Keeping the future of ophthalmology open to adjustment and new technologies
Gary Wörtz |
Two years out of my residency, I was frustrated with the disconnect between performing a successful cataract surgery, and achieving imperfect refractive results. I started thinking about why so much refractive variability exists in cataract surgery, and it suddenly struck me that we are removing a 4–5 mm thick cataract and allowing the capsular bag to collapse around a 1 mm thick optic. The final resting position of the optic determines the effective power of the lens. There had to be a better solution than simply leaving this to chance.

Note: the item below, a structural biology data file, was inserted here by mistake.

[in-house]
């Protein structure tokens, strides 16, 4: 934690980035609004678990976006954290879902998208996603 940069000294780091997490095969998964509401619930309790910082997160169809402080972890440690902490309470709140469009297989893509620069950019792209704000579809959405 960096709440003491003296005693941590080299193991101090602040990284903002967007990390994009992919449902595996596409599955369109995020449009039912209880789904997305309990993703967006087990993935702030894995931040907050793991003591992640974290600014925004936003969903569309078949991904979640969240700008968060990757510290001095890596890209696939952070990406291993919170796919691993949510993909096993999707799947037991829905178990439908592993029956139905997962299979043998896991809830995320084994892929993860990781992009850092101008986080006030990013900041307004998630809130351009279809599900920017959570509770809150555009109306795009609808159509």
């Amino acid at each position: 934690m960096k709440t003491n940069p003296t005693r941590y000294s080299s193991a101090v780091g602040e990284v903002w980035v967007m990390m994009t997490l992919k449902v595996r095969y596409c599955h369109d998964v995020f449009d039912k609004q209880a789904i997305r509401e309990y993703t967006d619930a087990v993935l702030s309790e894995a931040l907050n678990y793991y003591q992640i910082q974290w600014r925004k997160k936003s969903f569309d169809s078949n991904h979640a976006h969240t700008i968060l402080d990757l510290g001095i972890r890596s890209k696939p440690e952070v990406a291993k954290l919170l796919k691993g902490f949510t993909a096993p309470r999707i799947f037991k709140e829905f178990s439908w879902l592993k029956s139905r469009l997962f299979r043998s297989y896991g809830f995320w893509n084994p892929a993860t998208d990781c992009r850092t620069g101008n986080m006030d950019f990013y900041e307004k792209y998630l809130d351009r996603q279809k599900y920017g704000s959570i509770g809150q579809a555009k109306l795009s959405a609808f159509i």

My idea? To find a way to keep the capsule in its native extended volume and insert the lens in a way that would provide a defined plane to perform intraoperative measurements and calculations. If we could create a platform to keep the capsular volume essentially unchanged, there would be a much better chance of the lens being positioned in the middle of the bag after surgery. Although cataract volume and capsular bag size differs between individuals, they fall into a fairly narrow range, which led me to design the Gemini refractive capsule: a form-fitting capsule platform made of a flexible silicone polymer that is essentially a ‘one size fits all’ device (see Box: The Gemini Refractive Capsule). The capsule itself doesn’t have any refractive power, but has been engineered to be compatible with all popular available IOLs, as well as compatible with intraoperative aberrometry to ensure accurate refractive outcomes. A channel in the midpoint of the Gemini refractive capsule holds the IOL haptics to maintain the optic in a stable position.
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